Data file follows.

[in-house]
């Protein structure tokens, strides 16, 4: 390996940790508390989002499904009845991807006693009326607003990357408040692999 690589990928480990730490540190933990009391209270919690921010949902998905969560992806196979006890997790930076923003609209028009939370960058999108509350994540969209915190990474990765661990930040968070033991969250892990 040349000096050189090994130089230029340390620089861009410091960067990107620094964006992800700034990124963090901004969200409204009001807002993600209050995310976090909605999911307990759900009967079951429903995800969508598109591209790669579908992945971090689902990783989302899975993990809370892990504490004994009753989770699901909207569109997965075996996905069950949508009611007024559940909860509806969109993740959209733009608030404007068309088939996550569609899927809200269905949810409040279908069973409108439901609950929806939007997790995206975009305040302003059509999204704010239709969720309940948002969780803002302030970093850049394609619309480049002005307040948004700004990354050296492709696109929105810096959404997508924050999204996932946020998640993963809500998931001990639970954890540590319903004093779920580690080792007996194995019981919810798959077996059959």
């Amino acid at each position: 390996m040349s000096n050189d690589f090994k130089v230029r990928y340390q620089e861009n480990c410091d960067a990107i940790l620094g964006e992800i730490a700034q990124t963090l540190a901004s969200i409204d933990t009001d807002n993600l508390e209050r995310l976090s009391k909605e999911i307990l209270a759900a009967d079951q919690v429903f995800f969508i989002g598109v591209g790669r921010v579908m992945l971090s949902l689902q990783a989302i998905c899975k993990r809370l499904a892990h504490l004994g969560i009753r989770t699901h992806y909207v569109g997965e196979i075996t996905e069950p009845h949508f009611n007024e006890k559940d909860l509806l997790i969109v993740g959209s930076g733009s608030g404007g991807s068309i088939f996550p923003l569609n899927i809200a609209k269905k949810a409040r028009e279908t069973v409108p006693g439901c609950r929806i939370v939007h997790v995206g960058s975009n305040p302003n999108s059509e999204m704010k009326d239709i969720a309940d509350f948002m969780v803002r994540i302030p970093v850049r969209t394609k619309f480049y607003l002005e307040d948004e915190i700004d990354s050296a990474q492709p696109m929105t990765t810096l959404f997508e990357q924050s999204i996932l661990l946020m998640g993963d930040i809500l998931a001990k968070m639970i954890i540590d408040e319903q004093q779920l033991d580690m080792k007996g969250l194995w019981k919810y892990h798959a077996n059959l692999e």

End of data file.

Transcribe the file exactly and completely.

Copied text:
[in-house]
């Protein structure tokens, strides 16, 4: 390996940790508390989002499904009845991807006693009326607003990357408040692999 690589990928480990730490540190933990009391209270919690921010949902998905969560992806196979006890997790930076923003609209028009939370960058999108509350994540969209915190990474990765661990930040968070033991969250892990 040349000096050189090994130089230029340390620089861009410091960067990107620094964006992800700034990124963090901004969200409204009001807002993600209050995310976090909605999911307990759900009967079951429903995800969508598109591209790669579908992945971090689902990783989302899975993990809370892990504490004994009753989770699901909207569109997965075996996905069950949508009611007024559940909860509806969109993740959209733009608030404007068309088939996550569609899927809200269905949810409040279908069973409108439901609950929806939007997790995206975009305040302003059509999204704010239709969720309940948002969780803002302030970093850049394609619309480049002005307040948004700004990354050296492709696109929105810096959404997508924050999204996932946020998640993963809500998931001990639970954890540590319903004093779920580690080792007996194995019981919810798959077996059959």
């Amino acid at each position: 390996m040349s000096n050189d690589f090994k130089v230029r990928y340390q620089e861009n480990c410091d960067a990107i940790l620094g964006e992800i730490a700034q990124t963090l540190a901004s969200i409204d933990t009001d807002n993600l508390e209050r995310l976090s009391k909605e999911i307990l209270a759900a009967d079951q919690v429903f995800f969508i989002g598109v591209g790669r921010v579908m992945l971090s949902l689902q990783a989302i998905c899975k993990r809370l499904a892990h504490l004994g969560i009753r989770t699901h992806y909207v569109g997965e196979i075996t996905e069950p009845h949508f009611n007024e006890k559940d909860l509806l997790i969109v993740g959209s930076g733009s608030g404007g991807s068309i088939f996550p923003l569609n899927i809200a609209k269905k949810a409040r028009e279908t069973v409108p006693g439901c609950r929806i939370v939007h997790v995206g960058s975009n305040p302003n999108s059509e999204m704010k009326d239709i969720a309940d509350f948002m969780v803002r994540i302030p970093v850049r969209t394609k619309f480049y607003l002005e307040d948004e915190i700004d990354s050296a990474q492709p696109m929105t990765t810096l959404f997508e990357q924050s999204i996932l661990l946020m998640g993963d930040i809500l998931a001990k968070m639970i954890i540590d408040e319903q004093q779920l033991d580690m080792k007996g969250l194995w019981k919810y892990h798959a077996n059959l692999e």